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Interest Rates and the Price Level

Listed author(s):
  • Leith, Campbell
  • Warren, Paul
  • Wren-Lewis, Simon

Governments have often combined a monetary policy involving setting nominal interest rates with a fiscal policy that did not seek to target a nominal value of the debt stock. In a model with a traditional backward looking Phillips curve, this fiscal and monetary policy mix may not be stable. If it is stable, then higher interest rates will raise the price level in the long run, even if prices fall in the short term. In the forward looking New Keynesian version of the model, stability requires that governments do not over-adjust fiscal policy in response to changes in the level of readl debt stock. Even if fiscal policy made no attempt to target the real debt stock the model would be stable, because prices can jump on to a stable saddle path which ensures debt stability. In this model a temporary increase in interest raates will always raise inflation and the price level in the short run, and we derive the conditions under which it will raise prices in the long run too.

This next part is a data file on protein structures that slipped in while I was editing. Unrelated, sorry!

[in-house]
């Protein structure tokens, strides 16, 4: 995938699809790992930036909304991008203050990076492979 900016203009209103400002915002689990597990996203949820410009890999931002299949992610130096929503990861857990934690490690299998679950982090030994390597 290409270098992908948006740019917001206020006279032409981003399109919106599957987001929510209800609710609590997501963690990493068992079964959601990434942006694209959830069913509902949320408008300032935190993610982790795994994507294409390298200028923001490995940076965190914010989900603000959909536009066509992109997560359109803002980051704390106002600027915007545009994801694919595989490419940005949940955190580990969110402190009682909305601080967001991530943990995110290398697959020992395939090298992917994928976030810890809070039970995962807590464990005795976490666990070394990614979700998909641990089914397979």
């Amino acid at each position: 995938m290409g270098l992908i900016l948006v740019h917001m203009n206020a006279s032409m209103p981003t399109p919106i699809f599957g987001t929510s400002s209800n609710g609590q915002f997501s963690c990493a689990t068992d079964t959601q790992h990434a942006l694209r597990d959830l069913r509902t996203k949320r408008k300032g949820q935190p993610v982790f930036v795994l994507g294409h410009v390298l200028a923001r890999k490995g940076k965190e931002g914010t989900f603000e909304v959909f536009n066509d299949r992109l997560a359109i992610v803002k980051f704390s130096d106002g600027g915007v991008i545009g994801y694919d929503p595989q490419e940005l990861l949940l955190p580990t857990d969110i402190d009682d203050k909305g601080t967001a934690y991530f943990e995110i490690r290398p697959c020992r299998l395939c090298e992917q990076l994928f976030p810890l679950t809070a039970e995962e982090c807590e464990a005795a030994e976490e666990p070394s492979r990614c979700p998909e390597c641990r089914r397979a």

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Paper provided by Exeter University, Department of Economics in its series Discussion Papers with number 9709.

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Date of creation: 1997
Handle: RePEc:exe:wpaper:9709
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